Using aluminum foil as a reflector


Eddie and I started a little brainstorm to find out a good poor man's reflector for close-up photography. I first suggested a pocket mirror but then Eddie suggested a aluminum foil. Well, let's see how it work in practice. …

I took a piece of foil and went out shooting in bright sunny day. When I tried to shoot an object that is close (tip of a pine branch), I first find out it was not so easy to hold the foil so it would bring more light into shadows. Then the next problem was to find room for a camera. Next I found out I easily cast a shadow on the foil with my hand holding the camera, thus loosing the boost of the reflection. Then I noticed it's difficult not to shoot the reflector when camera with wide angle lens is used. Finally I found somewhat satisfactory point of view, but it really wasn't easy.

Then I tried to shoot something bigger and further away from the camera. Like the pictures of the dead seagull above shows, it was much more straightforward thing to do. No more problems to cast the shadow on the reflector or difficulties to keep the reflector out of the picture. And it really works.

However, after running some more tests inside, when no direct sunlight used, it turned out the aluminum foil really is not the best solution. Piece of white paper is! Therefore I seriously started to think I should get a white umbrella instead of more manly black one ๐Ÿ˜€

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8 thoughts on “Using aluminum foil as a reflector

  1. You'll cut a dashing figure about town with your white umbrella! On a practical note, I was originally thinking of lining a curved (concave) surface with foil to focus the reflected light onto the subject. It's beginning to sound more complicated the more I think about it, though. Hmm.:rolleyes: (Must try out the mirror)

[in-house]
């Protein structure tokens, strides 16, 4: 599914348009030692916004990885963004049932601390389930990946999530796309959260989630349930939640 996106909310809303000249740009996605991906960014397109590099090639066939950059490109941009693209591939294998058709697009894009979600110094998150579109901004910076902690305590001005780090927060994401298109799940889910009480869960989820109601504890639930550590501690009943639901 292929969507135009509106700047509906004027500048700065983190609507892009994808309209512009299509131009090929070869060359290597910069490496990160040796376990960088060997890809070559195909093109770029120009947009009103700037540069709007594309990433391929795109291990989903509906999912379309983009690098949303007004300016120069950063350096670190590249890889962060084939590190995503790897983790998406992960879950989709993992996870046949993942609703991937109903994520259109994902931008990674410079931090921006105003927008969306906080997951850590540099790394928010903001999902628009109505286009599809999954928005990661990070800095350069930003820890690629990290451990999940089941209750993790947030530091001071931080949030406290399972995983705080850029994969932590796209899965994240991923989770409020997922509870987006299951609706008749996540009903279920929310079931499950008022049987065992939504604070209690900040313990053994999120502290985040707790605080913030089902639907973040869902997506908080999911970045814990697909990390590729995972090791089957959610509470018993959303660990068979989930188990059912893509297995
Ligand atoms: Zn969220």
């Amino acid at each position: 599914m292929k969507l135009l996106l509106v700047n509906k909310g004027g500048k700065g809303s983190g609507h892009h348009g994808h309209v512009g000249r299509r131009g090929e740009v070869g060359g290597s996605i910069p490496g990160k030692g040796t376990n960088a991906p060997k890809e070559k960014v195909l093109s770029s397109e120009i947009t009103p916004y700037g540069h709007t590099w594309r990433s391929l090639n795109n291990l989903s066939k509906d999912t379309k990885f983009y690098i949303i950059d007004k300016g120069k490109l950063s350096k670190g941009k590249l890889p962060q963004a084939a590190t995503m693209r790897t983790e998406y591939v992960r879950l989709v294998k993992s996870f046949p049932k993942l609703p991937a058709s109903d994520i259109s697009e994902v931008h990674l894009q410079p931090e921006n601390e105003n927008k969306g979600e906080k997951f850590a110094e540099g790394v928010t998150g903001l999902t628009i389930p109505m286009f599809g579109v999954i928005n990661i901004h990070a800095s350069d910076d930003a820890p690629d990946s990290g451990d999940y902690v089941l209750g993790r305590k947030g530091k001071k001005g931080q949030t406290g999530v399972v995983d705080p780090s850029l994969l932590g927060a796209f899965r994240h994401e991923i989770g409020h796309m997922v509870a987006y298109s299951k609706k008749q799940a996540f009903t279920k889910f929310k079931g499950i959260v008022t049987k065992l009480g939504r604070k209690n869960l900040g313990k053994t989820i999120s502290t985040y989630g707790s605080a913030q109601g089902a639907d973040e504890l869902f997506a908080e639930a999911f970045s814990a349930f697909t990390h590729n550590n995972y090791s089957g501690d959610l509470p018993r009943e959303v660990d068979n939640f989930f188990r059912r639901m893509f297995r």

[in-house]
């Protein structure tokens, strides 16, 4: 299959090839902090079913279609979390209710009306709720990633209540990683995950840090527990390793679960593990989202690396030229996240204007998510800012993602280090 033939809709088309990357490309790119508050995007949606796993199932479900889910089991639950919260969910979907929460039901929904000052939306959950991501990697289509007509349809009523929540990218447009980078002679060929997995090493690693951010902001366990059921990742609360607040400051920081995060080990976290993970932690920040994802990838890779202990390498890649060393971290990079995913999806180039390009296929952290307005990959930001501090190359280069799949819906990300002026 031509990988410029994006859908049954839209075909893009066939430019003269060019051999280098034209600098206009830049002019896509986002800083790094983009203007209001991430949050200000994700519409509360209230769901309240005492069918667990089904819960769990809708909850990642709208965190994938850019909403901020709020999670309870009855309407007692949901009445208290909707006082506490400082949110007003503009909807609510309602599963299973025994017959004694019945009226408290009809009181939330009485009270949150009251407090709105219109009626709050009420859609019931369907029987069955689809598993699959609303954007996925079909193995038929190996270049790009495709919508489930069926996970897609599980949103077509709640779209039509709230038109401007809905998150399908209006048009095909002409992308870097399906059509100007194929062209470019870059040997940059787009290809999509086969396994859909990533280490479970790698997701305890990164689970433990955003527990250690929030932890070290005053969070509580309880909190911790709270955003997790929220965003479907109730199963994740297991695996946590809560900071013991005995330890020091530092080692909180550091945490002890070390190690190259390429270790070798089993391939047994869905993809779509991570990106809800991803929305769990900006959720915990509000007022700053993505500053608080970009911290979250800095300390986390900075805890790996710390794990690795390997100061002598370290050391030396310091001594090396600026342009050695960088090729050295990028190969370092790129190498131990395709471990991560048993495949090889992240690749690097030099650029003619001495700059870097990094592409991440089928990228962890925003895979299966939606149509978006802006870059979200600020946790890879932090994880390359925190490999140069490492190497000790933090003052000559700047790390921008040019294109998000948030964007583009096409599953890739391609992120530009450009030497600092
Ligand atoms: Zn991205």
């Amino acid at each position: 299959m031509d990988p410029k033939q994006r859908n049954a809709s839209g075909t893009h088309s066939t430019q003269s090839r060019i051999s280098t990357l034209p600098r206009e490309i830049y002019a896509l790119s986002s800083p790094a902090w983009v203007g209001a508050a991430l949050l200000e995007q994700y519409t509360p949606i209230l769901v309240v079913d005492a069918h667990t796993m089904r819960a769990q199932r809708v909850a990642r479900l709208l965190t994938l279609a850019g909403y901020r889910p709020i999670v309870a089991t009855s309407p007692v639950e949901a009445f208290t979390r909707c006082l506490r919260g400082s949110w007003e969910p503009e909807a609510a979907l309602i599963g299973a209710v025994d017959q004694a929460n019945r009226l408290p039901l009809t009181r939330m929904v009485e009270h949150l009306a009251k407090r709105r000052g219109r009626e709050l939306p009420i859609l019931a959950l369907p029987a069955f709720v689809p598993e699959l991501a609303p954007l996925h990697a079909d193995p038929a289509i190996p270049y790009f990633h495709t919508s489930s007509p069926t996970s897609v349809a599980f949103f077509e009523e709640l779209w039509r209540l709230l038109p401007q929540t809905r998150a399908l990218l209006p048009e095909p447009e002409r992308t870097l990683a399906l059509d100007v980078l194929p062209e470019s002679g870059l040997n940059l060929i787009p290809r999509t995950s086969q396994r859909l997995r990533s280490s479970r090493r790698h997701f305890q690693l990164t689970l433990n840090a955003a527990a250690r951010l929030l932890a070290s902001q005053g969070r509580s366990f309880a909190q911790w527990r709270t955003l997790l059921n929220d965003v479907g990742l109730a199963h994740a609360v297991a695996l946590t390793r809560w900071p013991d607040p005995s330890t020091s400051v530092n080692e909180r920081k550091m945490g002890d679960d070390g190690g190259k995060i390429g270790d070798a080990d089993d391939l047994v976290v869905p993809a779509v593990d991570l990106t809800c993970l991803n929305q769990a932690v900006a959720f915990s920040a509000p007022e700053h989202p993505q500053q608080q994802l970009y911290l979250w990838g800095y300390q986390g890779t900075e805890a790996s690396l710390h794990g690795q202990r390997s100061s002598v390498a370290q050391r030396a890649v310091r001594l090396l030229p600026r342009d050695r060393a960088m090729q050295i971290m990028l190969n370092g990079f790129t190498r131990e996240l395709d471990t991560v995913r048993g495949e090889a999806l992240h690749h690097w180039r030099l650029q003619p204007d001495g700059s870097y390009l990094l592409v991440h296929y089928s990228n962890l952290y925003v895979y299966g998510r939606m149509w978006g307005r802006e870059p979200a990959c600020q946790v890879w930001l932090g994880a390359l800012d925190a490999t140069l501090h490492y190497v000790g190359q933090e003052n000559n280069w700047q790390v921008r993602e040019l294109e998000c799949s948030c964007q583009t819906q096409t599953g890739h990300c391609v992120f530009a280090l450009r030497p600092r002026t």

2. Another thought is using a space blanket. For a large reflector, an old portable projector screen could be fabricated into a reflector. For a diffuse reflector, white cloth or a sheet of paper is probably going to be best though. :up:.An acrylic or polycarbonate mirror will become a diffuse reflector if you lightly sandblast the front surface. (not cheap though)

  3. And if you have a real camera, you can always try how the fill-flash option on your camera does the job ๐Ÿ˜‰ So, these tricks here are especially for mobile phone cameras. For example on SE K800i there's pretty good electronic flash, but for some reason the 'night potrait' mode really works only in dark, and there's no way to get the flash fired in bright daylight. Then there's also an option to use flashlight (external light that works with batteries). Some of them are quite bright and may do well on cloudy day. Obviously more empirical studies needed here :sherlock:

  4. I'd recommend using one of the newer l.e.d. based torch's for that. ('flashlight' is the American word for an electric torch. :p)I'm hoping my next phone will have better options built in. I'm planning on buying the soon to be released (in South Africa) Nokia N900. :yes:. (camera specs look good, but that's not why I want it :p)

  5. I found out that the "flash" does not go that far. Thus, shooting in dark stations or at night tend to go murky. I use to shoot night shot without flash as it seems that it "captures" the natural light

  6. Serola did you kill that beautiful bird? :cry:BTW that was a great shot. How about using a supermodel as subject ๐Ÿ˜€ ?

  7. Thank you David ๐Ÿ™‚ Of course I do not such a thing as killing birds :insane: Hmm… A super model… I think they are boring subjects :p

  8. U are welcome Serola. OH ! You don't like supermodel ๐Ÿ˜ฆ Try few DVDs as subject :up:

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